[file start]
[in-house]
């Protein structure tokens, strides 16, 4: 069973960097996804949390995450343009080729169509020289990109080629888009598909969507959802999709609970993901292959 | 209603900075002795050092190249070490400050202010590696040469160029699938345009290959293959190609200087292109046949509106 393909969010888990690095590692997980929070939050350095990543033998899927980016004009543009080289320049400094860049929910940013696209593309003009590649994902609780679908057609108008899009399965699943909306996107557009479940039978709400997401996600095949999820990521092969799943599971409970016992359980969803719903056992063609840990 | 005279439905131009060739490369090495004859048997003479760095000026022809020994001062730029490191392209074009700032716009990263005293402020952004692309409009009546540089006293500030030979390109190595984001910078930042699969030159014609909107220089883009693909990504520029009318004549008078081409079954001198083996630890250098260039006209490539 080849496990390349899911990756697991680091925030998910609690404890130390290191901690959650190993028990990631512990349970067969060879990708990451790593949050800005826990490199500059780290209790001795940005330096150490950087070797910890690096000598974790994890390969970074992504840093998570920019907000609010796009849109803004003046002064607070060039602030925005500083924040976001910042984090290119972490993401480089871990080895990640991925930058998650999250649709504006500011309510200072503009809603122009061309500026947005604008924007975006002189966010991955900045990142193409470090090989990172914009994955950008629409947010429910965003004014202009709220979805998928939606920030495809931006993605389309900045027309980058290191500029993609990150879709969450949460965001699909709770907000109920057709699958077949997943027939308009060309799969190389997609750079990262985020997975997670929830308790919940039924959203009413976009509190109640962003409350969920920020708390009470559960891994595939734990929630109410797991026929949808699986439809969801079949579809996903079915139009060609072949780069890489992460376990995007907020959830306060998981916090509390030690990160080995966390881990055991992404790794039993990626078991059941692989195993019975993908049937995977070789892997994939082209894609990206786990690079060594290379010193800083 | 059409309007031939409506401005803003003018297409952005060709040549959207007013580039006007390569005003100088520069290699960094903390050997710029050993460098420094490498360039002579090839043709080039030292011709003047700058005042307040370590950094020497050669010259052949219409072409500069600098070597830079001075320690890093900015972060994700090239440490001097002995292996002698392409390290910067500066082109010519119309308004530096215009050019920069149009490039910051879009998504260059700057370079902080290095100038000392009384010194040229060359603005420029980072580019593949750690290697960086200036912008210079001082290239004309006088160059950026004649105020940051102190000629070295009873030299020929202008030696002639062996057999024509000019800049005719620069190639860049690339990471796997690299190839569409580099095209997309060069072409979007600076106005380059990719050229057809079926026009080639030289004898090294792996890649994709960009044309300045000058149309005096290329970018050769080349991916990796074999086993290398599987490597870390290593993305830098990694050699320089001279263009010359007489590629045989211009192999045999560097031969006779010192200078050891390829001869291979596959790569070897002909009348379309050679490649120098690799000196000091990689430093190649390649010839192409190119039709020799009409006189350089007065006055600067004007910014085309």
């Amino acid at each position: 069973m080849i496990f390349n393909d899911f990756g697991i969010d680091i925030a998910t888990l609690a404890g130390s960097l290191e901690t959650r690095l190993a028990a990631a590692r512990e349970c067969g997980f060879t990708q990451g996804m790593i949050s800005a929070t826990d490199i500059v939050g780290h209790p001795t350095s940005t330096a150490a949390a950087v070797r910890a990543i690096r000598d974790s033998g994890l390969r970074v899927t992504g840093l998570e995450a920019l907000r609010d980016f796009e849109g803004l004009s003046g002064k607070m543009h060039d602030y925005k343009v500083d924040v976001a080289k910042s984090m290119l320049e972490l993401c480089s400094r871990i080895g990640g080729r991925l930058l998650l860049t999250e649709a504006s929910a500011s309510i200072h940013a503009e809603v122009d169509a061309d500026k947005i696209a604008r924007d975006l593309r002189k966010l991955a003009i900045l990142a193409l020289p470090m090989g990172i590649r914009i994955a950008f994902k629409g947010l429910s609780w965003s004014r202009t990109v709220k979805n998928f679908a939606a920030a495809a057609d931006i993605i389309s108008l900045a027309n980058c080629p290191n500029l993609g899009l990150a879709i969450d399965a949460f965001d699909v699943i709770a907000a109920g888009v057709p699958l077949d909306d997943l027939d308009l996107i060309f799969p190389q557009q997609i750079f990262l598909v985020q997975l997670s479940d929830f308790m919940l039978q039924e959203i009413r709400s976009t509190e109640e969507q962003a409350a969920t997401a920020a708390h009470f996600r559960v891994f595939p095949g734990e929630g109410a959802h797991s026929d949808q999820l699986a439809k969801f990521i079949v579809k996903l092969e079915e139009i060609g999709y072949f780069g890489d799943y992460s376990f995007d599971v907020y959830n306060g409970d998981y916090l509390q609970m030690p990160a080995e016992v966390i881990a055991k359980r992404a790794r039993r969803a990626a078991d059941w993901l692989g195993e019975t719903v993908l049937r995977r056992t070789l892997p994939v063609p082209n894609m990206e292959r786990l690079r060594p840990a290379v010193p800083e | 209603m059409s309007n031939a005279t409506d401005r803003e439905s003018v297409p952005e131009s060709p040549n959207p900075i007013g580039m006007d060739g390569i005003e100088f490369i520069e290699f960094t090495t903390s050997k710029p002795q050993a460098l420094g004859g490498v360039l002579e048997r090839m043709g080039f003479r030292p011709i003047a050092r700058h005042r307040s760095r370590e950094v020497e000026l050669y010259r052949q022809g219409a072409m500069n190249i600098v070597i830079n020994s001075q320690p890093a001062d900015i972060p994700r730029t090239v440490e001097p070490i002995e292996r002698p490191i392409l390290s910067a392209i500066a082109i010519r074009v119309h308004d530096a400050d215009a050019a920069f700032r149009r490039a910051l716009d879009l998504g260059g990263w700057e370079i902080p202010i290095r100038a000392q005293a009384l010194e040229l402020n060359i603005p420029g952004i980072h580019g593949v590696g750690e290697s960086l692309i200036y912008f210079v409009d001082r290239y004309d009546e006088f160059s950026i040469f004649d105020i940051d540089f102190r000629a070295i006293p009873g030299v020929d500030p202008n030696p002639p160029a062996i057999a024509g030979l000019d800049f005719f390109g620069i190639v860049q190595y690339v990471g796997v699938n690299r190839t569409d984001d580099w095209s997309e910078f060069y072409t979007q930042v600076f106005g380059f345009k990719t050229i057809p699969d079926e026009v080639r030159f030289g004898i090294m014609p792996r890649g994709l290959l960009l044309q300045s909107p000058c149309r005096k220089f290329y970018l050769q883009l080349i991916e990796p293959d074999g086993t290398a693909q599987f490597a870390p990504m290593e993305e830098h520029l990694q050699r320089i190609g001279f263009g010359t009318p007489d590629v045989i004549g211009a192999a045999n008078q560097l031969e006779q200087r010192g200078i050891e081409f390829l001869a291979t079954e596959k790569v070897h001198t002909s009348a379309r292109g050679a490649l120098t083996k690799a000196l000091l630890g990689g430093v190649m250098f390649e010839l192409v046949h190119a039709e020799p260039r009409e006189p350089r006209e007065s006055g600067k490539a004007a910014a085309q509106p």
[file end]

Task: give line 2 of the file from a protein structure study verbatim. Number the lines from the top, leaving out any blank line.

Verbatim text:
């Protein structure tokens, strides 16, 4: 069973960097996804949390995450343009080729169509020289990109080629888009598909969507959802999709609970993901292959 | 209603900075002795050092190249070490400050202010590696040469160029699938345009290959293959190609200087292109046949509106 393909969010888990690095590692997980929070939050350095990543033998899927980016004009543009080289320049400094860049929910940013696209593309003009590649994902609780679908057609108008899009399965699943909306996107557009479940039978709400997401996600095949999820990521092969799943599971409970016992359980969803719903056992063609840990 | 005279439905131009060739490369090495004859048997003479760095000026022809020994001062730029490191392209074009700032716009990263005293402020952004692309409009009546540089006293500030030979390109190595984001910078930042699969030159014609909107220089883009693909990504520029009318004549008078081409079954001198083996630890250098260039006209490539 080849496990390349899911990756697991680091925030998910609690404890130390290191901690959650190993028990990631512990349970067969060879990708990451790593949050800005826990490199500059780290209790001795940005330096150490950087070797910890690096000598974790994890390969970074992504840093998570920019907000609010796009849109803004003046002064607070060039602030925005500083924040976001910042984090290119972490993401480089871990080895990640991925930058998650999250649709504006500011309510200072503009809603122009061309500026947005604008924007975006002189966010991955900045990142193409470090090989990172914009994955950008629409947010429910965003004014202009709220979805998928939606920030495809931006993605389309900045027309980058290191500029993609990150879709969450949460965001699909709770907000109920057709699958077949997943027939308009060309799969190389997609750079990262985020997975997670929830308790919940039924959203009413976009509190109640962003409350969920920020708390009470559960891994595939734990929630109410797991026929949808699986439809969801079949579809996903079915139009060609072949780069890489992460376990995007907020959830306060998981916090509390030690990160080995966390881990055991992404790794039993990626078991059941692989195993019975993908049937995977070789892997994939082209894609990206786990690079060594290379010193800083 | 059409309007031939409506401005803003003018297409952005060709040549959207007013580039006007390569005003100088520069290699960094903390050997710029050993460098420094490498360039002579090839043709080039030292011709003047700058005042307040370590950094020497050669010259052949219409072409500069600098070597830079001075320690890093900015972060994700090239440490001097002995292996002698392409390290910067500066082109010519119309308004530096215009050019920069149009490039910051879009998504260059700057370079902080290095100038000392009384010194040229060359603005420029980072580019593949750690290697960086200036912008210079001082290239004309006088160059950026004649105020940051102190000629070295009873030299020929202008030696002639062996057999024509000019800049005719620069190639860049690339990471796997690299190839569409580099095209997309060069072409979007600076106005380059990719050229057809079926026009080639030289004898090294792996890649994709960009044309300045000058149309005096290329970018050769080349991916990796074999086993290398599987490597870390290593993305830098990694050699320089001279263009010359007489590629045989211009192999045999560097031969006779010192200078050891390829001869291979596959790569070897002909009348379309050679490649120098690799000196000091990689430093190649390649010839192409190119039709020799009409006189350089007065006055600067004007910014085309």